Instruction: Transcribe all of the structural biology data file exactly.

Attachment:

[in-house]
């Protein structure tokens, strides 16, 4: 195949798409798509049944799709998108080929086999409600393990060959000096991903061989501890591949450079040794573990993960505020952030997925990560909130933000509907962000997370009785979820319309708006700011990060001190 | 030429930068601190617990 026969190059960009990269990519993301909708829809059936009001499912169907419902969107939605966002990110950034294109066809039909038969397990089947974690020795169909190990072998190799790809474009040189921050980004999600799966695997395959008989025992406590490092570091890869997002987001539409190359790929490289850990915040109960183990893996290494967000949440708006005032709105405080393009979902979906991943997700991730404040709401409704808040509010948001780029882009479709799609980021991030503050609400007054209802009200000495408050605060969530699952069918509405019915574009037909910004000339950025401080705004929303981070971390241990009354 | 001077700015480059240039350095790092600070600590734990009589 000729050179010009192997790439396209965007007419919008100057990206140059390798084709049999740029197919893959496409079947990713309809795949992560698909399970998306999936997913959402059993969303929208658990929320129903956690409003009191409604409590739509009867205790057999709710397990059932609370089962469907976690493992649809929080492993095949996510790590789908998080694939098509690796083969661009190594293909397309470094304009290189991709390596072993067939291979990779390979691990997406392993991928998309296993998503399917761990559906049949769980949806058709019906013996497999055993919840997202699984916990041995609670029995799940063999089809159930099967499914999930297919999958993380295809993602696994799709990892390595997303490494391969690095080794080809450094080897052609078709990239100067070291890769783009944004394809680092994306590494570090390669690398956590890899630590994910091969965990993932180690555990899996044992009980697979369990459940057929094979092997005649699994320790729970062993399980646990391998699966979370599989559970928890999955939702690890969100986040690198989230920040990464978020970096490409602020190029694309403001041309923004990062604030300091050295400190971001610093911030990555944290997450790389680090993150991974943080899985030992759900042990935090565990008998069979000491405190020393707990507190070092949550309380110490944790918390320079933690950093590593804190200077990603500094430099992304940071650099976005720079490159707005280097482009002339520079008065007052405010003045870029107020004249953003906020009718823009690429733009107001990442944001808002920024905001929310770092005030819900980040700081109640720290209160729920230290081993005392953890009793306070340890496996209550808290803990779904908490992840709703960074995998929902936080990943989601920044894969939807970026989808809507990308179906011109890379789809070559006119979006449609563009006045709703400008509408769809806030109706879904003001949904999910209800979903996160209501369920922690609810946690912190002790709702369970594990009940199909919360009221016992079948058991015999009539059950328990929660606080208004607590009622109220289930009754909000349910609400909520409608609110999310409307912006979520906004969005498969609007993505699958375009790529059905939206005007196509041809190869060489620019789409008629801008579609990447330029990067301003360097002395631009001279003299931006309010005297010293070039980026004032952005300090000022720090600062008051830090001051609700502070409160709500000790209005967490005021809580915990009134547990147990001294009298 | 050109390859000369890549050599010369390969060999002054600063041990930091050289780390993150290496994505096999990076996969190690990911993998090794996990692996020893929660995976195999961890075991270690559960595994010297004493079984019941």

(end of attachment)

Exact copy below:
[in-house]
């Protein structure tokens, strides 16, 4: 195949798409798509049944799709998108080929086999409600393990060959000096991903061989501890591949450079040794573990993960505020952030997925990560909130933000509907962000997370009785979820319309708006700011990060001190 | 030429930068601190617990 026969190059960009990269990519993301909708829809059936009001499912169907419902969107939605966002990110950034294109066809039909038969397990089947974690020795169909190990072998190799790809474009040189921050980004999600799966695997395959008989025992406590490092570091890869997002987001539409190359790929490289850990915040109960183990893996290494967000949440708006005032709105405080393009979902979906991943997700991730404040709401409704808040509010948001780029882009479709799609980021991030503050609400007054209802009200000495408050605060969530699952069918509405019915574009037909910004000339950025401080705004929303981070971390241990009354 | 001077700015480059240039350095790092600070600590734990009589 000729050179010009192997790439396209965007007419919008100057990206140059390798084709049999740029197919893959496409079947990713309809795949992560698909399970998306999936997913959402059993969303929208658990929320129903956690409003009191409604409590739509009867205790057999709710397990059932609370089962469907976690493992649809929080492993095949996510790590789908998080694939098509690796083969661009190594293909397309470094304009290189991709390596072993067939291979990779390979691990997406392993991928998309296993998503399917761990559906049949769980949806058709019906013996497999055993919840997202699984916990041995609670029995799940063999089809159930099967499914999930297919999958993380295809993602696994799709990892390595997303490494391969690095080794080809450094080897052609078709990239100067070291890769783009944004394809680092994306590494570090390669690398956590890899630590994910091969965990993932180690555990899996044992009980697979369990459940057929094979092997005649699994320790729970062993399980646990391998699966979370599989559970928890999955939702690890969100986040690198989230920040990464978020970096490409602020190029694309403001041309923004990062604030300091050295400190971001610093911030990555944290997450790389680090993150991974943080899985030992759900042990935090565990008998069979000491405190020393707990507190070092949550309380110490944790918390320079933690950093590593804190200077990603500094430099992304940071650099976005720079490159707005280097482009002339520079008065007052405010003045870029107020004249953003906020009718823009690429733009107001990442944001808002920024905001929310770092005030819900980040700081109640720290209160729920230290081993005392953890009793306070340890496996209550808290803990779904908490992840709703960074995998929902936080990943989601920044894969939807970026989808809507990308179906011109890379789809070559006119979006449609563009006045709703400008509408769809806030109706879904003001949904999910209800979903996160209501369920922690609810946690912190002790709702369970594990009940199909919360009221016992079948058991015999009539059950328990929660606080208004607590009622109220289930009754909000349910609400909520409608609110999310409307912006979520906004969005498969609007993505699958375009790529059905939206005007196509041809190869060489620019789409008629801008579609990447330029990067301003360097002395631009001279003299931006309010005297010293070039980026004032952005300090000022720090600062008051830090001051609700502070409160709500000790209005967490005021809580915990009134547990147990001294009298 | 050109390859000369890549050599010369390969060999002054600063041990930091050289780390993150290496994505096999990076996969190690990911993998090794996990692996020893929660995976195999961890075991270690559960595994010297004493079984019941």